He Lost 200 Pounds Thanks to Determination and Bariatric Surgery
After having bariatric surgery, a determined Brian Dargitz has lost 220 pounds over the course of a year.
Brian Dargitz has been an outdoorsman for most of his life. An avid hunter, he took full advantage of Michigan’s game seasons and didn’t let his weight stop him. “Even at more than 400 pounds, I still hunted,” he said.
In November 2015, however, things changed. “I was going deer hunting and had to ride a four-wheeler to get to the deer blind,” he said. “I thought to myself, ‘Enough.’”
Like many other people, Dargitz started his weight loss journey by attending a free informational seminar about bariatric surgery. Once he made the decision to have a procedure, he was determined to do whatever was necessary to succeed. “I weighed 464 pounds and before they would even consider doing surgery, they told me I had to lose 30 pounds,” he said. “I lost 42.”
To lose the initial required weight, Dargitz said he severely restricted his carbohydrates and eliminated carbonated beverages.
On June 28, 2016, Dargitz underwent a sleeve gastrectomy. General and Bariatric Surgeon Jeffrey Bonacci, M.D., performed the procedure at MidMichigan Medical Center – Gratiot. A sleeve gastrectomy maintains the basic function of the stomach; however, the volume the stomach can handle is significantly less. Patients who undergo sleeve gastrectomy feel full quickly and consume less food at each meal. On average, patients lose about half of their excess body weight in 12 months.
Dargitz said his experience at MidMichigan Medical Center – Gratiot was very good. “The nurses were a bit baffled because I got up so quickly and walked a lot longer than they expected,” he said. “I had no post-op issues and no pain to speak of. The only pain I remember is when they pulled out the drainage tube.”
After surgery, Dargitz’s resolve never dimmed. “I did exactly what I was supposed to do,” he said. “Post-surgery, you’re on a liquid diet for weeks. I admit I got tired of it, but I did it. I walked twice a day, every day, as well.”
His tenacity paid off; over the course of a year, Dargitz lost 220 pounds. “I feel great!” he said. “Compared to where I was two years ago, I’m 1,000 percent better.”
Dargitz has maintained his healthier eating habits and exercises every day. “I walk 45 minutes a day during lunch and usually log another two miles in the course of a work day.” He feels fortunate that he is able to eat what he likes and wants, just in smaller quantities. “I use a saucer for meals instead of a dinner plate and I still use sugar substitutes.”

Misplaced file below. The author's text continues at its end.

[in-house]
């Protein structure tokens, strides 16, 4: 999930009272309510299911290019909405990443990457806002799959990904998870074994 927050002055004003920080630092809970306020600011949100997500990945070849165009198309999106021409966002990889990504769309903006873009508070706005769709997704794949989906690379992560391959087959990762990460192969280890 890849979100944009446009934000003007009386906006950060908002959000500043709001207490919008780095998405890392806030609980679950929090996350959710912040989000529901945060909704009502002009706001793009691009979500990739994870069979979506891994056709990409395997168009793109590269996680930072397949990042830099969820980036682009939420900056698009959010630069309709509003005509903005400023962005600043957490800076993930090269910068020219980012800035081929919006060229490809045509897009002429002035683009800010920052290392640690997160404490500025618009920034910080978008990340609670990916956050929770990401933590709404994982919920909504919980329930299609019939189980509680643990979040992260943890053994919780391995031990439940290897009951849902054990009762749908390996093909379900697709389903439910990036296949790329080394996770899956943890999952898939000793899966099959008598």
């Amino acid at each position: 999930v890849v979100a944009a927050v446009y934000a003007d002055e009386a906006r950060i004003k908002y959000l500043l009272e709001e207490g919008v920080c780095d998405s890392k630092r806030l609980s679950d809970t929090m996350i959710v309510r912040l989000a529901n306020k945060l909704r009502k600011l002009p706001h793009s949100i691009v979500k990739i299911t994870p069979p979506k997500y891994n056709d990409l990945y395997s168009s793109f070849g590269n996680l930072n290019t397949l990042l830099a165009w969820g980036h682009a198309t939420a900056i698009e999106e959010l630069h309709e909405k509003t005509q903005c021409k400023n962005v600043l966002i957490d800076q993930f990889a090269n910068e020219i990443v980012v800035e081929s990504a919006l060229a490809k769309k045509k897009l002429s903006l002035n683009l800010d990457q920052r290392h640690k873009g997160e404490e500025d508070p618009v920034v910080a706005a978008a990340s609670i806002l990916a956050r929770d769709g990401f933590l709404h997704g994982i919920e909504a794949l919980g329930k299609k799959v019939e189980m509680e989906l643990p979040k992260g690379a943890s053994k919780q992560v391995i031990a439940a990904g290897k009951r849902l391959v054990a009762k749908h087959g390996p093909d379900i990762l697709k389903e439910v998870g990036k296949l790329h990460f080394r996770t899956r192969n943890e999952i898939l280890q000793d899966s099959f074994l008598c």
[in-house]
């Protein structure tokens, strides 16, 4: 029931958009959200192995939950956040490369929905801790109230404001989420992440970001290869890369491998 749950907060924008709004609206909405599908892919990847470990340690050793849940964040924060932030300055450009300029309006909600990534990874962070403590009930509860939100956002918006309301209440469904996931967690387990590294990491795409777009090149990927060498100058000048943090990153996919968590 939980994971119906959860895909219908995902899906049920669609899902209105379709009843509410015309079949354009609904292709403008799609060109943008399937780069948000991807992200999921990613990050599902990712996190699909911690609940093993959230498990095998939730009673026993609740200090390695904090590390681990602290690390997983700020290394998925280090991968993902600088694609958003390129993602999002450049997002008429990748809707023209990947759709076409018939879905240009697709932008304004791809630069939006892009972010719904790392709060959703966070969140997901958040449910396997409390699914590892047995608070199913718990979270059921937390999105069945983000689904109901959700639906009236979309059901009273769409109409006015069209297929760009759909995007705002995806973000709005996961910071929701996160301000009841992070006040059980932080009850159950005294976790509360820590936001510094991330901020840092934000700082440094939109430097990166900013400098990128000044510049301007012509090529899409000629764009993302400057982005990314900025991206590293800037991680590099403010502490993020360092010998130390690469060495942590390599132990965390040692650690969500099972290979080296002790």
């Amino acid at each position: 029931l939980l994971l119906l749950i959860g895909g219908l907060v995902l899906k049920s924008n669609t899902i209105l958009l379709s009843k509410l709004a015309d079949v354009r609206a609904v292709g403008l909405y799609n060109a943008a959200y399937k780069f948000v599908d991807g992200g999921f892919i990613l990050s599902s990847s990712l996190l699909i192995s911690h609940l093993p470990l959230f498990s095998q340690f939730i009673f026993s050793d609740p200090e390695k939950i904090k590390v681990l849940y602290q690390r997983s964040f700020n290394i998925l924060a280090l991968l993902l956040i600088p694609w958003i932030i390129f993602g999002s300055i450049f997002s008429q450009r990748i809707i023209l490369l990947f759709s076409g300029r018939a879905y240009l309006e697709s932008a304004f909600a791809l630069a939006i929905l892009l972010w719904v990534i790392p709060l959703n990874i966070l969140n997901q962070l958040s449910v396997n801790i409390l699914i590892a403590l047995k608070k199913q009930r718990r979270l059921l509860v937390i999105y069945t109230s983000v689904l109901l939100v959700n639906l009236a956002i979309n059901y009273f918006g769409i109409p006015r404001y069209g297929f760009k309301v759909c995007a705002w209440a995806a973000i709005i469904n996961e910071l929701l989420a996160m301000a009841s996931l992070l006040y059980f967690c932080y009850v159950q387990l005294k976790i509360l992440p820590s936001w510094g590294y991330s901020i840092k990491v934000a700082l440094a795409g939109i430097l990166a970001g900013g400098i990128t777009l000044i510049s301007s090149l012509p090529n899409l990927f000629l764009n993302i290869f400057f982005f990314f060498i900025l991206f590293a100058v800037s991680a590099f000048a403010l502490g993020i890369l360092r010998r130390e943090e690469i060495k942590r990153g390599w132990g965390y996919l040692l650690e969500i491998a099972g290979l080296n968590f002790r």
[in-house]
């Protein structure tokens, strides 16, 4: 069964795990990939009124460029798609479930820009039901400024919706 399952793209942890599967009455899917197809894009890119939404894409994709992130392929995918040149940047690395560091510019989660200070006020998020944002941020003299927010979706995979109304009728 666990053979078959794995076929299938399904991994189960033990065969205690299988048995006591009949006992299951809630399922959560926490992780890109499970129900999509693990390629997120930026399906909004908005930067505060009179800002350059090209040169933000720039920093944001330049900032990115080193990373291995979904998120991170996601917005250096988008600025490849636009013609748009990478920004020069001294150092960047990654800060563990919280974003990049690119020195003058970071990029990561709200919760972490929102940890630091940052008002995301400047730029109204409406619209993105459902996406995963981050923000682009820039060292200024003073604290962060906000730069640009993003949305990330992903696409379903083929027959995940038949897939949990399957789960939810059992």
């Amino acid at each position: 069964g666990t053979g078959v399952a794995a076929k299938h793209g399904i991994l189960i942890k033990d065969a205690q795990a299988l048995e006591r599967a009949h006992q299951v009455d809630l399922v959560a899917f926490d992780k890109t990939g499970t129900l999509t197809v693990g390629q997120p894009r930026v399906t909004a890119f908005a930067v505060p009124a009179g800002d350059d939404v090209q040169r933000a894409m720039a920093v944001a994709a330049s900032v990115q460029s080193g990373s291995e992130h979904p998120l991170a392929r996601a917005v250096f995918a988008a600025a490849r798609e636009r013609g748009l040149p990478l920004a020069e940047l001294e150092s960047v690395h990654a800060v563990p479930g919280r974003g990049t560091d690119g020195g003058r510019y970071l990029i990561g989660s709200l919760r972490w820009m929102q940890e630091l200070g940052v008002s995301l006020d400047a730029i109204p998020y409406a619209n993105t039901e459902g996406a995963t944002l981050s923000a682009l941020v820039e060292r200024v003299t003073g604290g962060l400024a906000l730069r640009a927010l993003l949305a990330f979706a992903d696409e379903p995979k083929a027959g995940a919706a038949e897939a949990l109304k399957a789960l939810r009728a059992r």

Dargitz said he doesn’t feel restricted or deprived and is satisfied with a sample instead of a serving. “If I get a craving for something my mom bakes, I’ll have a few bites or I’ll have a few sugar-free chocolates,” he said. “The only thing I totally gave up was carbonation. I haven’t had pop since before surgery.”
Now, Dargitz carries 244 pounds on his 6-foot, 1-inch frame. In ways big and small, his life has changed for the better. “Everything is easier now,” he said. “I don’t hesitate to climb a ladder or go up a tree stand – I can do anything I want to now. My joints feel better, I can shop for clothes anywhere and I can get down on the floor and play with my grandchild. I really believe the surgery added years to my life.”
He found there is a new world to experience. Dargitz likes to work on older cars, including a race car that belongs to a friend of his. “It’s a 1300 HP, ’66 Chevelle,” he said. “I used to think, one of these days, I’m going to get in that thing,’ and after losing weight I did!” Next, he wants to sky dive and explore under the sea with scuba diving.
Losing more than 200 pounds wasn’t easy. While bariatric surgery was an essential factor, the true key to Dargitz’s long-term success is his determination. “I had my mind set that I was going to do this and be successful,” he said. “I’d tell anyone considering bariatric surgery to go for it and give it 110 percent. I know it will make their life better too.”
MidMichigan Health offers bariatric surgery in both Alma and Midland. Those who would like more information about surgical weight management may register for a free in-person informational seminar at www.midmichigan.org/bariatricseminars or watch MidMichigan’s online seminar video series at www.midmichigan.org/bariatriconlineseminar.